Puedes leer esta entrevista en castellano aquí.
Margaret McCartney is a General Practitioner (GP) and undergraduate tutor at the School of Medicine in the University of Glasgow. She is also a columnist for the British Medical Journal. Award-winning writer and regular broadcaster for Radio 4’s Inside Health, she started writing for the press after reading in a newspaper that CT body scans were the way to stay healthy. She frequently blogs and tweets.
Her main interests focus on evidence, screening, risk communication, medicalization and professionalism. Some reflections on these and other concerns are included in her first book The Patient Paradox – Why Sexed up Medicine is Bad for Your Health, a brave analysis on how the healthy are turned into patients while we do not provide enough care for the sick. Her next book, Death Matters, Caring and Compassion at Life’s End, will be published later in 2014.
In this interview, Margaret McCartney shares with us her views on screening and health checks, the evidence that supports them and their impact.
-Laura Diego (L.D.): What principles guide your practice?
-Margaret McCartney (M.M.): There is no doubt that general practice is very easy to get badly wrong. We have to place the patient at the heart and soul of all we do, but there are so many diversions that make it easy to be distracted from what the patient needs and listening to what they say. But I am no better than anyone else; I often think I could have done better. The political and structural context we work in means that it’s so important that we remember that more in medicine does not always mean better. The things that show quality in medical practice are not easily measurable. And last, harm, even with good intentions, is always possible.
-L.D.: Can really screening harm?
-M.M.: Yes, it can. There is evidence showing that screening is not always straightforward and comes with dilemmas and side effects. The first words from the book, Screening Research and Practice, by Muir Gray and Angela Raffle are: “All screening does harm. Some does good as well, and of these, some do more good than harm at a reasonable cost”.
-L.D.: …but people usually don’t perceive it like this, what’s wrong then?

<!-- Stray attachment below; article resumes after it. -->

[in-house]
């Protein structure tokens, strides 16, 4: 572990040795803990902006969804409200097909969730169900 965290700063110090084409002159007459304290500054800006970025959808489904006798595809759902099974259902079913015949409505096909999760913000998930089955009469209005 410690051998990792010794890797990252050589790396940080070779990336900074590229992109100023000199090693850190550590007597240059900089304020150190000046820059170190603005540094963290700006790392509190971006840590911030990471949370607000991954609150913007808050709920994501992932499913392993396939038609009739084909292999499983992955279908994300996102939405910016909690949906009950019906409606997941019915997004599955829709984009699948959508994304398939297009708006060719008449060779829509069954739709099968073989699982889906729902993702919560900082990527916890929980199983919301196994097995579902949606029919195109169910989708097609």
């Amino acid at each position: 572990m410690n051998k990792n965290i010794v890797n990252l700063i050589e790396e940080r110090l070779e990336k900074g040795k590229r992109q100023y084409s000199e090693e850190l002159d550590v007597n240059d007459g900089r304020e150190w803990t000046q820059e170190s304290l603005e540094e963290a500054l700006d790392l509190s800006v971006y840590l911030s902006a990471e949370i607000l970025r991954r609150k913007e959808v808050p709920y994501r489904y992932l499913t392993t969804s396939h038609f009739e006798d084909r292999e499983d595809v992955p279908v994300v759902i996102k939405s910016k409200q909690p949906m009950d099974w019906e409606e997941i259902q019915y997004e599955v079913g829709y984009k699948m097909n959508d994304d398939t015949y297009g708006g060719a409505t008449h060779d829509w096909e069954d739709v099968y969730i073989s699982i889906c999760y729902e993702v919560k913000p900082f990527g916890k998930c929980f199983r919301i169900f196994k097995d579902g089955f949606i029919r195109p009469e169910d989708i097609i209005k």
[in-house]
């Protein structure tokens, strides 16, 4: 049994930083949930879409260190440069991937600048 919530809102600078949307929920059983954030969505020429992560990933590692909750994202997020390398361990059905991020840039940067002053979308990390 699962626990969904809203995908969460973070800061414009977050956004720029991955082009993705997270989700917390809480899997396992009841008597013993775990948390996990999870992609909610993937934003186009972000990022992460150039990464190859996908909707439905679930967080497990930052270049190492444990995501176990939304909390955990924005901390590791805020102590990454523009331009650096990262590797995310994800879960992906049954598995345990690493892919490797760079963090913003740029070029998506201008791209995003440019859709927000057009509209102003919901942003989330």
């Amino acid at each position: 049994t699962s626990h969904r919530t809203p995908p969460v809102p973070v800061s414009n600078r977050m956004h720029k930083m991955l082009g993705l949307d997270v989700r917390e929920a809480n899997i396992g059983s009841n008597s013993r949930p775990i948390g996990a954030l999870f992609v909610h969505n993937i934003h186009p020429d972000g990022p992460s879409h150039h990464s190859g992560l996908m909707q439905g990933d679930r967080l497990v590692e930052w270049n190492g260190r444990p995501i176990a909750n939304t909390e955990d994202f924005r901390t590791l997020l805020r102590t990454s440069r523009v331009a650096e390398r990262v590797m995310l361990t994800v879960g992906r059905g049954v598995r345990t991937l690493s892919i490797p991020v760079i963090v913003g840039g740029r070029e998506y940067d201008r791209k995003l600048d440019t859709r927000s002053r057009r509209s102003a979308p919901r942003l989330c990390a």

-M.M: The big problem is that we have not always shared this with patients. We don’t often explain screening well enough – meaning that it is the last reserve of unethical practice. However, we know that when people use decision aids and they make more informed choices about screening, more people decide not to have them.
-L.D.: Are healthcare professionals looking at screening numbers right?
-M.M.: Studies suggest we are not, it’s very easy to get it wrong. Let’s take this theoretical example, from Gerd Gigerenzer. 1% of the female population have breast cancer. Mammography is 90% accurate. The false positive result -women testing positive is 9%- when they don’t have cancer. So what’s your risk of having the disease if you test positive? Given that information, most people say there is a 90% chance of having breast cancer. There have been several studies running this kind of test with different health care professionals, and we get it wrong quite a lot too. The actual chance is about 10%.
-L.D.: So the right answer would be…
-M.M.: The sums are quite easy when done this way. Take 1.000 people, 10, 1% will have the disease. The test is 90% accurate, so will pick up 9 of them. But it has a false positive rate of 9% for the 990 women who don’t have breast cancer. So it will pick 89 women with a false positive test. So there will be a total of 89+9 positive tests but only 9 of them are true positives. This means the chance of having the disease and testing positive are less than 10%. Of course we could look at this in a more complex way, but as a basic way of looking at the numbers, this method –from Gerd Gigerenzer´s work on Reckoning with Risk– is, I think, brilliant.
-L.D.: Is it then that we don´t hear about the negatives as often?
-M.M.: Exactly. Screening has side effects, but it is popular and often has a political will behind it – yet the uncertainties and problems it creates rarely get a fair hearing.
-L.D.: However people still feel screening saved their lives…